Not long after Hilary died, an old friend of mine who is also a psychiatrist said something that stayed with me: “You should try to reach a point where you can see your marriage to her as a blessing.” My Jewish friends have a different way of putting it: May her life be as a blessing. But it was difficult for me to feel that way in the first few months that followed Hilary’s cruelly untimely death, fixated as I was on the sheer wrongness of it. To die a month after receiving the double lung transplant for which we’d spent seven long years waiting—how could that make any kind of sense?
Would that I had found solace in the comforts of faith. Alas, I was unable to drive these terrible lines from King Lear out of my tortured mind:
As flies to wanton boys are we to th’ gods.
They kill us for their sport.
Only in the past month or so have I started to find it possible—on occasion—to remember with joy the good times that Hilary and I shared during the fifteen years of our marriage. Knowing that her life would inevitably be cut short, I resolved early on to fill what remained of it with what we called “adventures,” most of which I chronicled on this blog. We traveled from coast to coast seeing shows for The Wall Street Journal. We drove up Highway 1 from San Diego to San Francisco one summer, and made the same trip in reverse two years later. We spent a long weekend cruising on a windjammer and eating fresh lobster, the food she liked best, so much so that I made sure it was on the menu of every restaurant where we dined on our annual trips to Maine. We stayed in three different Frank Lloyd Wright houses and went to two county fairs (I rented a wheelchair for the day and pushed her from ride to ride). I wrote an opera libretto and a one-man play about Louis Armstrong, and Hilary was in the audience for the opening nights of both shows, as well as the night when I made my debut as a professional stage director. And—best of all—we spent the better part of six winters on Florida’s Sanibel Island, our favorite place in the world.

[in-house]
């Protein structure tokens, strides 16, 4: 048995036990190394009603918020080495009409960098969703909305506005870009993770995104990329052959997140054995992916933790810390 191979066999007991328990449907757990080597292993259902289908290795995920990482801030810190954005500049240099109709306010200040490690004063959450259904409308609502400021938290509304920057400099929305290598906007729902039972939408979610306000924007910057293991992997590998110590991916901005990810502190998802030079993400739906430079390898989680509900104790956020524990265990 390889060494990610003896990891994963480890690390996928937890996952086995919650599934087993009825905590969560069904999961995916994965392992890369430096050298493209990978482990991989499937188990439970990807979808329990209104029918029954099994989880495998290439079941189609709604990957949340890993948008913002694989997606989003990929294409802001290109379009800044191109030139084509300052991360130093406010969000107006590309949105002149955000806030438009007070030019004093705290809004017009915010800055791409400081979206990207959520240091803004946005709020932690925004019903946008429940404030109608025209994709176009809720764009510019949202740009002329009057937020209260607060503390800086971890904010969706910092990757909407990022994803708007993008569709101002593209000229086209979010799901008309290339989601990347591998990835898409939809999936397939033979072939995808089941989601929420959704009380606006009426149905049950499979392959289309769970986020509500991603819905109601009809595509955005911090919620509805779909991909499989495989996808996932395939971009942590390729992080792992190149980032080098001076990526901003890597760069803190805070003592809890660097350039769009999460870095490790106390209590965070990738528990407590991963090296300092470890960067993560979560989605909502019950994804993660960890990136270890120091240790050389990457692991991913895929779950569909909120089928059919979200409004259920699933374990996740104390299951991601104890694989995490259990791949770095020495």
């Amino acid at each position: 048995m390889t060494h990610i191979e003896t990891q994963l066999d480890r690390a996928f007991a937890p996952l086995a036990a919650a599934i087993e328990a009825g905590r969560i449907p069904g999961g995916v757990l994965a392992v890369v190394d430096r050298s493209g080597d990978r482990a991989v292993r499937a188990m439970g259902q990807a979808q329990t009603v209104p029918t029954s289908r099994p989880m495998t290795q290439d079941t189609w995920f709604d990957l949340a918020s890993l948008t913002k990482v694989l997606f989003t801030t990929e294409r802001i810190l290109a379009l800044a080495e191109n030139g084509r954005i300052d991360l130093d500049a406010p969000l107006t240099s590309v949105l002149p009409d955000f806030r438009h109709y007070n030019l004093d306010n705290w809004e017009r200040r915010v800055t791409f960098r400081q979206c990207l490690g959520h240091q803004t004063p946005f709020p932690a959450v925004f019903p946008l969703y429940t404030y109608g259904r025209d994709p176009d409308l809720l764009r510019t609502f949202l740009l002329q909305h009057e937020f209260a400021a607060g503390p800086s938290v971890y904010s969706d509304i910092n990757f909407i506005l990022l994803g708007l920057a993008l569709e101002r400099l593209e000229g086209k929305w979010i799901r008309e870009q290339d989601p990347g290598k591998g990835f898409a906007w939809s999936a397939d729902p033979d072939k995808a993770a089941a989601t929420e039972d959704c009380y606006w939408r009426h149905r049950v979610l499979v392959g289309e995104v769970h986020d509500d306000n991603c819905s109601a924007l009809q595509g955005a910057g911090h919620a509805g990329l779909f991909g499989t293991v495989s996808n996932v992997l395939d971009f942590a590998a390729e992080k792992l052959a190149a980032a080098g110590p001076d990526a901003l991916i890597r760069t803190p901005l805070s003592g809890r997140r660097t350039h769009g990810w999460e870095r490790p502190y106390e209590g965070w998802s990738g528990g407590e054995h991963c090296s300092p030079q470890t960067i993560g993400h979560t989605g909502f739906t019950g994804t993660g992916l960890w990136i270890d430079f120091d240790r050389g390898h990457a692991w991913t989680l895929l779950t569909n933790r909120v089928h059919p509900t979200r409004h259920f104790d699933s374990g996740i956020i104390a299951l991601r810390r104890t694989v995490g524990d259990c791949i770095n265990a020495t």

Hilary was the ideal traveling companion, throwing herself into our shared adventures with contagious gusto. Though she didn’t much care for the novels of Henry James, I think she would have liked these lines from The Ambassadors: “Live all you can: it’s a mistake not to. It doesn’t matter what you do in particular, so long as you have had your life. If you haven’t had that, what have you had?” Knowing that she was destined to die before her time, she lived all she could, and I delighted in dreaming up new ways for her to do so. To see her wonderful smile—it lit up her whole face whenever she was happy—never failed to make my efforts worthwhile.
This is the first Thanksgiving since Hilary’s death, and I’m trying to be thankful for what we had, and grateful that I (usually) knew how happy our life together was while we were living it. The two of us saw Our Town together four times, in Petersborough, Hartford, New York, and Boston, and though we never talked specifically about the question that Emily asks the Stage Manager at play’s end, I feel certain that Hilary was at all times intensely aware of its immediate relevance to her condition: “Oh, earth, you’re too wonderful for anybody to realize you. Do any human beings realize life while they live it…every, every minute?” Hilary did, and because she did, so did I.
Even now, such gratitude doesn’t come easily to me—I’m still bruised by what I went through in the last couple of years of Hilary’s life, when her health started spiraling inexorably downward—but I hope that the adventures we shared will someday be the first thing I think of when I think of her. That will be a blessing.
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A scene from the 2002 Broadway revival of Thornton Wilder’s Our Town, with Maggie Lacey as Emily and Paul Newman as the Stage Manager: